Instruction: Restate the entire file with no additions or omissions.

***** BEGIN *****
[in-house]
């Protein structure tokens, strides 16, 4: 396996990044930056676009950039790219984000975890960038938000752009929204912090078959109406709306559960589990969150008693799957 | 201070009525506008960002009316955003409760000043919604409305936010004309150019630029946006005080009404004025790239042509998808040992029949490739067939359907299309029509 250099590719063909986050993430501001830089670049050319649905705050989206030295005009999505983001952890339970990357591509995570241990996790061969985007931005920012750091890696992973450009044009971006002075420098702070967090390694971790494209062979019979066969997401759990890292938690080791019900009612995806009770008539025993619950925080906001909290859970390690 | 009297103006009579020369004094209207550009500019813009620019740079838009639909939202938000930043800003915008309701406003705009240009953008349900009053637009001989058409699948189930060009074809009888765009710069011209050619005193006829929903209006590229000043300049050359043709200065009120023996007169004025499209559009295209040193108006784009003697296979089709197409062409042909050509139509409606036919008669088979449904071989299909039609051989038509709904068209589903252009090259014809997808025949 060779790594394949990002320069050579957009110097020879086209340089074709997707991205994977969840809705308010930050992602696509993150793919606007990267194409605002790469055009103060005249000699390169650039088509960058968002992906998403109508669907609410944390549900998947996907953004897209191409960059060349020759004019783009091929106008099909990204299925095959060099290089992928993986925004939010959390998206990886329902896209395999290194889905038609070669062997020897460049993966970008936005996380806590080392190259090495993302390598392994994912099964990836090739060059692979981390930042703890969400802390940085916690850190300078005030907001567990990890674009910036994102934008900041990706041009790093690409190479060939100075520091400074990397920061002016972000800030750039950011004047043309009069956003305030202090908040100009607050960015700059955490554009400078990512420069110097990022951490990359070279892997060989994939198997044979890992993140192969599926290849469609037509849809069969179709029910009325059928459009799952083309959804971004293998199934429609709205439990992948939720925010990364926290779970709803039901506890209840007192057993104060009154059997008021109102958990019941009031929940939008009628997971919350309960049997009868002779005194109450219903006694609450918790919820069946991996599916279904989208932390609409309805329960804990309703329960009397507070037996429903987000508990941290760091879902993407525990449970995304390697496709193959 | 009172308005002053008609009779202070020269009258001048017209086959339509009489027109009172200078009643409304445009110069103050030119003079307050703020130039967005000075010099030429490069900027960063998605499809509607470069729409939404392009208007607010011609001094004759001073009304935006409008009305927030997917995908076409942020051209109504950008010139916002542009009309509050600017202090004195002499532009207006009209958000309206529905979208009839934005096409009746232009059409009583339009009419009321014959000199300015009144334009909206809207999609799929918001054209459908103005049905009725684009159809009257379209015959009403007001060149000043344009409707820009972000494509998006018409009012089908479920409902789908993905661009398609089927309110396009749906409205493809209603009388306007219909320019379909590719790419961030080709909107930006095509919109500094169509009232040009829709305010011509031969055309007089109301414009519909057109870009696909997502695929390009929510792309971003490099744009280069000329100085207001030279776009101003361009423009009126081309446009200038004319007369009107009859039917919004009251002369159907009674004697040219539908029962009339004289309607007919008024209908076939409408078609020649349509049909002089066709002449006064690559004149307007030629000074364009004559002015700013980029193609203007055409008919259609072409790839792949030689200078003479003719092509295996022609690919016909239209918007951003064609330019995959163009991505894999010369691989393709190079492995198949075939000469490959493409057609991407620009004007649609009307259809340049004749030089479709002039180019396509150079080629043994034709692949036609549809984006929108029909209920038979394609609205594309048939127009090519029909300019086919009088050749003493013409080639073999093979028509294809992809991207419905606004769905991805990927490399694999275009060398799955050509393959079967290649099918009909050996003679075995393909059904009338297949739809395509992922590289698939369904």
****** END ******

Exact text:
[in-house]
């Protein structure tokens, strides 16, 4: 396996990044930056676009950039790219984000975890960038938000752009929204912090078959109406709306559960589990969150008693799957 | 201070009525506008960002009316955003409760000043919604409305936010004309150019630029946006005080009404004025790239042509998808040992029949490739067939359907299309029509 250099590719063909986050993430501001830089670049050319649905705050989206030295005009999505983001952890339970990357591509995570241990996790061969985007931005920012750091890696992973450009044009971006002075420098702070967090390694971790494209062979019979066969997401759990890292938690080791019900009612995806009770008539025993619950925080906001909290859970390690 | 009297103006009579020369004094209207550009500019813009620019740079838009639909939202938000930043800003915008309701406003705009240009953008349900009053637009001989058409699948189930060009074809009888765009710069011209050619005193006829929903209006590229000043300049050359043709200065009120023996007169004025499209559009295209040193108006784009003697296979089709197409062409042909050509139509409606036919008669088979449904071989299909039609051989038509709904068209589903252009090259014809997808025949 060779790594394949990002320069050579957009110097020879086209340089074709997707991205994977969840809705308010930050992602696509993150793919606007990267194409605002790469055009103060005249000699390169650039088509960058968002992906998403109508669907609410944390549900998947996907953004897209191409960059060349020759004019783009091929106008099909990204299925095959060099290089992928993986925004939010959390998206990886329902896209395999290194889905038609070669062997020897460049993966970008936005996380806590080392190259090495993302390598392994994912099964990836090739060059692979981390930042703890969400802390940085916690850190300078005030907001567990990890674009910036994102934008900041990706041009790093690409190479060939100075520091400074990397920061002016972000800030750039950011004047043309009069956003305030202090908040100009607050960015700059955490554009400078990512420069110097990022951490990359070279892997060989994939198997044979890992993140192969599926290849469609037509849809069969179709029910009325059928459009799952083309959804971004293998199934429609709205439990992948939720925010990364926290779970709803039901506890209840007192057993104060009154059997008021109102958990019941009031929940939008009628997971919350309960049997009868002779005194109450219903006694609450918790919820069946991996599916279904989208932390609409309805329960804990309703329960009397507070037996429903987000508990941290760091879902993407525990449970995304390697496709193959 | 009172308005002053008609009779202070020269009258001048017209086959339509009489027109009172200078009643409304445009110069103050030119003079307050703020130039967005000075010099030429490069900027960063998605499809509607470069729409939404392009208007607010011609001094004759001073009304935006409008009305927030997917995908076409942020051209109504950008010139916002542009009309509050600017202090004195002499532009207006009209958000309206529905979208009839934005096409009746232009059409009583339009009419009321014959000199300015009144334009909206809207999609799929918001054209459908103005049905009725684009159809009257379209015959009403007001060149000043344009409707820009972000494509998006018409009012089908479920409902789908993905661009398609089927309110396009749906409205493809209603009388306007219909320019379909590719790419961030080709909107930006095509919109500094169509009232040009829709305010011509031969055309007089109301414009519909057109870009696909997502695929390009929510792309971003490099744009280069000329100085207001030279776009101003361009423009009126081309446009200038004319007369009107009859039917919004009251002369159907009674004697040219539908029962009339004289309607007919008024209908076939409408078609020649349509049909002089066709002449006064690559004149307007030629000074364009004559002015700013980029193609203007055409008919259609072409790839792949030689200078003479003719092509295996022609690919016909239209918007951003064609330019995959163009991505894999010369691989393709190079492995198949075939000469490959493409057609991407620009004007649609009307259809340049004749030089479709002039180019396509150079080629043994034709692949036609549809984006929108029909209920038979394609609205594309048939127009090519029909300019086919009088050749003493013409080639073999093979028509294809992809991207419905606004769905991805990927490399694999275009060398799955050509393959079967290649099918009909050996003679075995393909059904009338297949739809395509992922590289698939369904």